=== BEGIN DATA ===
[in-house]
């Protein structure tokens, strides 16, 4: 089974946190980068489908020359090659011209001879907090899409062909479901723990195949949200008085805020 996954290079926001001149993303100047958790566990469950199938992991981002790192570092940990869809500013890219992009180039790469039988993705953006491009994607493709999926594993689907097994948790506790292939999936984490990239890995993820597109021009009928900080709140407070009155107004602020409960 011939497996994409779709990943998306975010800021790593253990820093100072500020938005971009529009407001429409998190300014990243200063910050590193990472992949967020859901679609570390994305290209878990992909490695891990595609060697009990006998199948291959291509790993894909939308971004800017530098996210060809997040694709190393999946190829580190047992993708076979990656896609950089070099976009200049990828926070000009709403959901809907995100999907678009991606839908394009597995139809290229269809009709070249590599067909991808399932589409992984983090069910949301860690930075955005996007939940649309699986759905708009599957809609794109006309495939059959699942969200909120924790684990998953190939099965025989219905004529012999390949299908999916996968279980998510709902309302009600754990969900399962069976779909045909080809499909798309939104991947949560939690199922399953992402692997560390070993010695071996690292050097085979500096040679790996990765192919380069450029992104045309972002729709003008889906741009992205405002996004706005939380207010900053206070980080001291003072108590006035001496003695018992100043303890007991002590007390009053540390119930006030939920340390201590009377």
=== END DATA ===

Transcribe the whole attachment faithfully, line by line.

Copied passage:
[in-house]
């Protein structure tokens, strides 16, 4: 089974946190980068489908020359090659011209001879907090899409062909479901723990195949949200008085805020 996954290079926001001149993303100047958790566990469950199938992991981002790192570092940990869809500013890219992009180039790469039988993705953006491009994607493709999926594993689907097994948790506790292939999936984490990239890995993820597109021009009928900080709140407070009155107004602020409960 011939497996994409779709990943998306975010800021790593253990820093100072500020938005971009529009407001429409998190300014990243200063910050590193990472992949967020859901679609570390994305290209878990992909490695891990595609060697009990006998199948291959291509790993894909939308971004800017530098996210060809997040694709190393999946190829580190047992993708076979990656896609950089070099976009200049990828926070000009709403959901809907995100999907678009991606839908394009597995139809290229269809009709070249590599067909991808399932589409992984983090069910949301860690930075955005996007939940649309699986759905708009599957809609794109006309495939059959699942969200909120924790684990998953190939099965025989219905004529012999390949299908999916996968279980998510709902309302009600754990969900399962069976779909045909080809499909798309939104991947949560939690199922399953992402692997560390070993010695071996690292050097085979500096040679790996990765192919380069450029992104045309972002729709003008889906741009992205405002996004706005939380207010900053206070980080001291003072108590006035001496003695018992100043303890007991002590007390009053540390119930006030939920340390201590009377």